Troubling sign for 2010? GOP whiffs on NY candidate

Much of the attention for the off-year election next month is being paid to gubernatorial races in New Jersey and Virginia, where Republicans stand a chance of winning offices that have been held by Democrats lately. But a special race in New York’s 23rd congressional district may tell us more about how the GOP will — or should — approach next year’s mid-term contests.

The seat, vacated by Republican John McHugh when he was named secretary of the Army, is in a solidly conservative district in far northern New York state. But the GOP’s candidate is a state legislator named Dede Scozzafava with a distinctly liberal voting record. As The Wall Street Journal pointed out in an editorial today:

[Scozzafava] has voted for so many tax increases that the Democrat [in the race] is attacking her as a tax raiser. She supported the Obama stimulus, and she favors “card check” to make union organizing easier, or at least she did until a recent flip-flop. She has run more than once on the line of the Working Families Party, which is aligned with Acorn. Her voting record in Albany puts her to the left of nearly half of the Democrats in the assembly. She also favors gay marriage, which is to the left of [President] Obama.

A Weekly Standard reporter trying to ask her about this record ended up being confronted by police called to the scene by the Scozzafava campaign, which initially claimed that the reporter had been yelling at her but later retracted that accusation. The National Review has editorialized that the “case for rallying around Dede Scozzafava…eludes us.”

Whatever reasons the Republican Party originally had for backing Scozzafava, it needs to learn an important lesson from this episode. Nominating candidates in New England whose more moderate conservatism might not necessarily play well in the South is one thing. But the party so badly missed with the liberal and apparently ill-tempered Scozzafava that it risks losing a seat held by Republicans since the Civil War, according to this article.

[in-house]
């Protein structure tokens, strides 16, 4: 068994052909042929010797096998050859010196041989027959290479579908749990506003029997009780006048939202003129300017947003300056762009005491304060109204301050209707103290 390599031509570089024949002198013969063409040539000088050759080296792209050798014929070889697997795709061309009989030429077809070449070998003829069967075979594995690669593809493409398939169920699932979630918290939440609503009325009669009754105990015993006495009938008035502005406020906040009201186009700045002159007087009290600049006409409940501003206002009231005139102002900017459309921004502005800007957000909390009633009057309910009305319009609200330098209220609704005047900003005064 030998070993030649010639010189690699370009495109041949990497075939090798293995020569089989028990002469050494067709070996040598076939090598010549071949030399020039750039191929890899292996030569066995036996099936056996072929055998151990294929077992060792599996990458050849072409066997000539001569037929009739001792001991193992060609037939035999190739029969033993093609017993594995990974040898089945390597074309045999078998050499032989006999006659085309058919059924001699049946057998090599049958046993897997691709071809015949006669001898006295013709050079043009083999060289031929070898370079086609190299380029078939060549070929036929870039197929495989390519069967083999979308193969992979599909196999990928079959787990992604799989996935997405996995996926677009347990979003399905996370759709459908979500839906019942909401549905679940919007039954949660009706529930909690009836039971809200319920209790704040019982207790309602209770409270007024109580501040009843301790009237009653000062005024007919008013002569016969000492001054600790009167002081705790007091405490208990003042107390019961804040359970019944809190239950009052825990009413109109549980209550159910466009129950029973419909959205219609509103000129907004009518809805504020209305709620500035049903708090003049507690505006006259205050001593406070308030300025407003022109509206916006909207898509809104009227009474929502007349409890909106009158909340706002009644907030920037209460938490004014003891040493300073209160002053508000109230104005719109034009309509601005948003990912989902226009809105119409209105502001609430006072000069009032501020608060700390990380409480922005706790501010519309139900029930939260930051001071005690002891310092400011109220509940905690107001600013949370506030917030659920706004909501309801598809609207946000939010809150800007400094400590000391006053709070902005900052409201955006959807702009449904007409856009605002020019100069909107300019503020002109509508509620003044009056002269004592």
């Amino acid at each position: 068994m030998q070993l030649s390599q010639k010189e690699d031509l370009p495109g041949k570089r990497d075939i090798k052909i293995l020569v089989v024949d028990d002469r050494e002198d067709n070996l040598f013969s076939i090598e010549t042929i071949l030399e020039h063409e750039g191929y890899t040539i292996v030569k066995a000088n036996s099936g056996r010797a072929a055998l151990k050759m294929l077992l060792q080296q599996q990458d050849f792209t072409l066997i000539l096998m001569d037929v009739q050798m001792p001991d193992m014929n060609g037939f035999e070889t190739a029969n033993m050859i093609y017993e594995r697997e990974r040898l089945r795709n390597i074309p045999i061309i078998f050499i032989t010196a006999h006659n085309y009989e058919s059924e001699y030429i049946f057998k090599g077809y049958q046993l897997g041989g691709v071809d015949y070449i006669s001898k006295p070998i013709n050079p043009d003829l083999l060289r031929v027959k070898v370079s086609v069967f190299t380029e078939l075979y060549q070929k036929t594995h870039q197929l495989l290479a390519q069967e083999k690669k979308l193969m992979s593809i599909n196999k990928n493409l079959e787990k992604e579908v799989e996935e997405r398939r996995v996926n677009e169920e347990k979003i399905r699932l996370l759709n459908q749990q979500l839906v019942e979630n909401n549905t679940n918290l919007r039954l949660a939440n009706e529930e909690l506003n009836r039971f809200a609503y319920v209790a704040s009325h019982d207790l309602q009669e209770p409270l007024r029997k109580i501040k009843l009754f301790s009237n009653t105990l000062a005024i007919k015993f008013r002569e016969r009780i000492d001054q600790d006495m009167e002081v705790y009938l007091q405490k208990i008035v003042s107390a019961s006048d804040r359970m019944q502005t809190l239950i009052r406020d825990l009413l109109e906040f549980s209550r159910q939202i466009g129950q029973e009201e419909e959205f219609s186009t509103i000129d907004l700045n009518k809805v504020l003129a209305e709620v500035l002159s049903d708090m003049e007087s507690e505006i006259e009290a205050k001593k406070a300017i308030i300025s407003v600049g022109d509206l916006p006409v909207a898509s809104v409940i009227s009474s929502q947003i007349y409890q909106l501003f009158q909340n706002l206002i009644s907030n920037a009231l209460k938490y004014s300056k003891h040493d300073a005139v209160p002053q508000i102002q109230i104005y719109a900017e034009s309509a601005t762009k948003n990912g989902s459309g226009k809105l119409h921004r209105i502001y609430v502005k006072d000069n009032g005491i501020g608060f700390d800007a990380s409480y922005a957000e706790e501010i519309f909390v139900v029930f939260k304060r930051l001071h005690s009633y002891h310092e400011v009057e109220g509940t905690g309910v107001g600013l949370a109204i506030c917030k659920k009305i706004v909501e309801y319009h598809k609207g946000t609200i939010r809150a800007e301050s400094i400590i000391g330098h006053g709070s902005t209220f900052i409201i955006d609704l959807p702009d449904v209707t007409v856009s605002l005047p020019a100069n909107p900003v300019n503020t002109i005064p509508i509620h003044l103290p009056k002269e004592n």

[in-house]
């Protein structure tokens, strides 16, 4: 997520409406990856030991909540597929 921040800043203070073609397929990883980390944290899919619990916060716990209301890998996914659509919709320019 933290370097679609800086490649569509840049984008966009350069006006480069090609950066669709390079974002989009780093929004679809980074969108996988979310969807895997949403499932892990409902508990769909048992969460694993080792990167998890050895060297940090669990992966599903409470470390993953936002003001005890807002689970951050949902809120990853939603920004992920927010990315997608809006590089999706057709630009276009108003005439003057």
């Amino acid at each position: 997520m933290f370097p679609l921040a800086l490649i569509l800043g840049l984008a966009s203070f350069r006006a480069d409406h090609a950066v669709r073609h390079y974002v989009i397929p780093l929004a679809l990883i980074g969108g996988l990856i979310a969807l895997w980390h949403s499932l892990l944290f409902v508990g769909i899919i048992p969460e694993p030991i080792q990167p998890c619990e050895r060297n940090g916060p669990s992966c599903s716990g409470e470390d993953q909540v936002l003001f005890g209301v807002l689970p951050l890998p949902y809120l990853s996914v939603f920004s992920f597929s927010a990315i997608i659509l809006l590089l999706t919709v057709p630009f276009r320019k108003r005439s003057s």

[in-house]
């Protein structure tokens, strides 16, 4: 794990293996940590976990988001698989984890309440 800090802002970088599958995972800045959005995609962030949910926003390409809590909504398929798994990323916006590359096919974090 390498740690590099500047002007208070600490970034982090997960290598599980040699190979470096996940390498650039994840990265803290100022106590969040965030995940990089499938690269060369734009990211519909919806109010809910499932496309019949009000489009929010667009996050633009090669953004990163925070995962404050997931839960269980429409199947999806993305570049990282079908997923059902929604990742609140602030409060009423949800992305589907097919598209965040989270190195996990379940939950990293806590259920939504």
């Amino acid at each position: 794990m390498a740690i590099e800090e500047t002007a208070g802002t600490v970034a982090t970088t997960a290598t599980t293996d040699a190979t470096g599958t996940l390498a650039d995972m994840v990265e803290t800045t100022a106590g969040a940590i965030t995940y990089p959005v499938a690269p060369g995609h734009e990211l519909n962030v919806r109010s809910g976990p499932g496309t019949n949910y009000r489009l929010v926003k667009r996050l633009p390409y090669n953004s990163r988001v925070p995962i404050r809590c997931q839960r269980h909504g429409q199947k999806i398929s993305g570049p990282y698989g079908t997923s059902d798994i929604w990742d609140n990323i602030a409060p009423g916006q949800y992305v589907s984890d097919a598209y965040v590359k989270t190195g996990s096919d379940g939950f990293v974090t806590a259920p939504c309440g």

GOP candidate recruitment, led in part by Georgia’s Lynn Westmoreland, will have to be vastly better than this if Republicans are to capitalize on anti-Democrat momentum. Otherwise, as the WSJ wrote, “they deserve to wander in the minority for another generation or two.”

38 comments Add your comment

Shananeeeeeeee Fananeeeeeeeee

October 21st, 2009
12:49 pm

Change in 2010 and 2012, Change we are looking forward to.

Jefferson

October 21st, 2009
1:04 pm

Boy, the GOP sure has done a fine job here in GA, if it weren’t for the bailout where would we be? Just say no, yeah right.

citizen

October 21st, 2009
1:05 pm

Watch PBS’s Frontline expose “The Warning” and it will make you sick to your stomach that the voting public doesn’t have a chance in heck about our futures when both parties support the greed perpetrated by the modern day ‘money changers’ that have infiltrated our systems.
From the architects of the Iraq War to the architects of the financial meltdown there is a common identifier and it is a culture of GREED!

Chris Broe

October 21st, 2009
1:30 pm

Wasn’t it the Geiko Gecko who once said, “Greed, for lack of a better word, is good! Greed works. Greed motivates. Greed…..is GOOD!